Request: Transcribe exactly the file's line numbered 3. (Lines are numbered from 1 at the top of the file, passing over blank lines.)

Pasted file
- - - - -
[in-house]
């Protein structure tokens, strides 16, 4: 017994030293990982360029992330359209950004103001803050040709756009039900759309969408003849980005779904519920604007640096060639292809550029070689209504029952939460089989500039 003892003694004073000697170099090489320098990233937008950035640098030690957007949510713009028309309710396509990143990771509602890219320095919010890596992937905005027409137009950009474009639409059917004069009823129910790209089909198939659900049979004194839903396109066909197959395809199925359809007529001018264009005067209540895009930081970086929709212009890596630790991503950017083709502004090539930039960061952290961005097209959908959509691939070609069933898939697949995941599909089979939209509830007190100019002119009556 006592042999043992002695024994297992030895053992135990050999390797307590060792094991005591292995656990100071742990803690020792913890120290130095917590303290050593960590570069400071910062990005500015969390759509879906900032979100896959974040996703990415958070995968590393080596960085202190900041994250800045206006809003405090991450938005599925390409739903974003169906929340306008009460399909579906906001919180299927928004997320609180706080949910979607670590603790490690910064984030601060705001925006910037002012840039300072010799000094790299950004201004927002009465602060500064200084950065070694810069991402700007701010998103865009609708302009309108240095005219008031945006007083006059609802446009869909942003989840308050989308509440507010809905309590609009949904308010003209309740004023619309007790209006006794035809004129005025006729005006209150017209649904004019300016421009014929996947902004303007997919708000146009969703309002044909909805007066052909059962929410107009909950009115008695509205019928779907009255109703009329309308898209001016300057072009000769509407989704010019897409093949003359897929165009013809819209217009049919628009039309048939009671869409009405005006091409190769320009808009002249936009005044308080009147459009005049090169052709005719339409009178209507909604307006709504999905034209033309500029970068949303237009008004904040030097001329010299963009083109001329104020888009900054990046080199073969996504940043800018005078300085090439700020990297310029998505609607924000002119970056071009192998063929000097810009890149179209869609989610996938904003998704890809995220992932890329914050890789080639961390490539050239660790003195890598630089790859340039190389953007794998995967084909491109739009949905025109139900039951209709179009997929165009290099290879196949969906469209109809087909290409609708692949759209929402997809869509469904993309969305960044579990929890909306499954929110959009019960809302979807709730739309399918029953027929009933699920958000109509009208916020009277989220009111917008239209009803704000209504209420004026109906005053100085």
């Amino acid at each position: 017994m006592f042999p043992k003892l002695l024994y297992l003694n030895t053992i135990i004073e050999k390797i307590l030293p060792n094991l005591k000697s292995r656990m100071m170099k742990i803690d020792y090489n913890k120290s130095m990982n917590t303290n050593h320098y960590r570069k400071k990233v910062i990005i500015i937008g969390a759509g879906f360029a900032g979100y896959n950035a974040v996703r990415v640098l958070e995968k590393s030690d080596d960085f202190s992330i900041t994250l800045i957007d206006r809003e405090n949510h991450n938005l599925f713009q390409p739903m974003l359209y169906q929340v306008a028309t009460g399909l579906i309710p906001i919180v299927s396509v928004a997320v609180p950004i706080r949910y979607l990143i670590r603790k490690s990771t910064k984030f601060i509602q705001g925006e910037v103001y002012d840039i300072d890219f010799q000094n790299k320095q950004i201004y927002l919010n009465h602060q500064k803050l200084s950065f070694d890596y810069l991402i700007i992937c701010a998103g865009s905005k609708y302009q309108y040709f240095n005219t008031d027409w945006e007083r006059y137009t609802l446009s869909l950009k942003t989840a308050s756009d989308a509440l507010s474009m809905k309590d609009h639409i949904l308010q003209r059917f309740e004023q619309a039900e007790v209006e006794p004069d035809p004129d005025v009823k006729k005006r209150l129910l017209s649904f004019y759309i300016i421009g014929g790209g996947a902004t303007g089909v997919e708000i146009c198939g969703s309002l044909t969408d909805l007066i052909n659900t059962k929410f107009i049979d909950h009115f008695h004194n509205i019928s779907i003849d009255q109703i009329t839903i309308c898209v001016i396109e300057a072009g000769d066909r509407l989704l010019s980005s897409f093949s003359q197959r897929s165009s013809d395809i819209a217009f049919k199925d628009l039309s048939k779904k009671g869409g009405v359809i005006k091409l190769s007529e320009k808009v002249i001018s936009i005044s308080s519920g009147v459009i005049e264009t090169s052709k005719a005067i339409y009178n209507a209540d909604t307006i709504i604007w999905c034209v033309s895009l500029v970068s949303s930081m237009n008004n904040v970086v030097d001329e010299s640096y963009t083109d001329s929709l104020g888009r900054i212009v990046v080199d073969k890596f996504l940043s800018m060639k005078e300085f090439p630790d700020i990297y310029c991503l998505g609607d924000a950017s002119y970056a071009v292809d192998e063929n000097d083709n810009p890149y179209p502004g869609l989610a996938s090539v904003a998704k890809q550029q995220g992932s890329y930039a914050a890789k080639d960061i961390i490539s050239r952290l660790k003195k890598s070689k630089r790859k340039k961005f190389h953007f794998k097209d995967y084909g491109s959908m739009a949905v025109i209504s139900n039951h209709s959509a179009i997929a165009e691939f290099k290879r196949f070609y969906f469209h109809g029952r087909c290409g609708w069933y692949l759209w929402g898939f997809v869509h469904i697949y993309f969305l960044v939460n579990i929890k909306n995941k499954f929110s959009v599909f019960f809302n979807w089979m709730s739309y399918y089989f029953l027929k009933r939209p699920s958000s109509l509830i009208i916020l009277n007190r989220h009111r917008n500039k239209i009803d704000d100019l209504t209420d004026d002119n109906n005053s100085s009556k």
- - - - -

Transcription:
């Amino acid at each position: 017994m006592f042999p043992k003892l002695l024994y297992l003694n030895t053992i135990i004073e050999k390797i307590l030293p060792n094991l005591k000697s292995r656990m100071m170099k742990i803690d020792y090489n913890k120290s130095m990982n917590t303290n050593h320098y960590r570069k400071k990233v910062i990005i500015i937008g969390a759509g879906f360029a900032g979100y896959n950035a974040v996703r990415v640098l958070e995968k590393s030690d080596d960085f202190s992330i900041t994250l800045i957007d206006r809003e405090n949510h991450n938005l599925f713009q390409p739903m974003l359209y169906q929340v306008a028309t009460g399909l579906i309710p906001i919180v299927s396509v928004a997320v609180p950004i706080r949910y979607l990143i670590r603790k490690s990771t910064k984030f601060i509602q705001g925006e910037v103001y002012d840039i300072d890219f010799q000094n790299k320095q950004i201004y927002l919010n009465h602060q500064k803050l200084s950065f070694d890596y810069l991402i700007i992937c701010a998103g865009s905005k609708y302009q309108y040709f240095n005219t008031d027409w945006e007083r006059y137009t609802l446009s869909l950009k942003t989840a308050s756009d989308a509440l507010s474009m809905k309590d609009h639409i949904l308010q003209r059917f309740e004023q619309a039900e007790v209006e006794p004069d035809p004129d005025v009823k006729k005006r209150l129910l017209s649904f004019y759309i300016i421009g014929g790209g996947a902004t303007g089909v997919e708000i146009c198939g969703s309002l044909t969408d909805l007066i052909n659900t059962k929410f107009i049979d909950h009115f008695h004194n509205i019928s779907i003849d009255q109703i009329t839903i309308c898209v001016i396109e300057a072009g000769d066909r509407l989704l010019s980005s897409f093949s003359q197959r897929s165009s013809d395809i819209a217009f049919k199925d628009l039309s048939k779904k009671g869409g009405v359809i005006k091409l190769s007529e320009k808009v002249i001018s936009i005044s308080s519920g009147v459009i005049e264009t090169s052709k005719a005067i339409y009178n209507a209540d909604t307006i709504i604007w999905c034209v033309s895009l500029v970068s949303s930081m237009n008004n904040v970086v030097d001329e010299s640096y963009t083109d001329s929709l104020g888009r900054i212009v990046v080199d073969k890596f996504l940043s800018m060639k005078e300085f090439p630790d700020i990297y310029c991503l998505g609607d924000a950017s002119y970056a071009v292809d192998e063929n000097d083709n810009p890149y179209p502004g869609l989610a996938s090539v904003a998704k890809q550029q995220g992932s890329y930039a914050a890789k080639d960061i961390i490539s050239r952290l660790k003195k890598s070689k630089r790859k340039k961005f190389h953007f794998k097209d995967y084909g491109s959908m739009a949905v025109i209504s139900n039951h209709s959509a179009i997929a165009e691939f290099k290879r196949f070609y969906f469209h109809g029952r087909c290409g609708w069933y692949l759209w929402g898939f997809v869509h469904i697949y993309f969305l960044v939460n579990i929890k909306n995941k499954f929110s959009v599909f019960f809302n979807w089979m709730s739309y399918y089989f029953l027929k009933r939209p699920s958000s109509l509830i009208i916020l009277n007190r989220h009111r917008n500039k239209i009803d704000d100019l209504t209420d004026d002119n109906n005053s100085s009556k």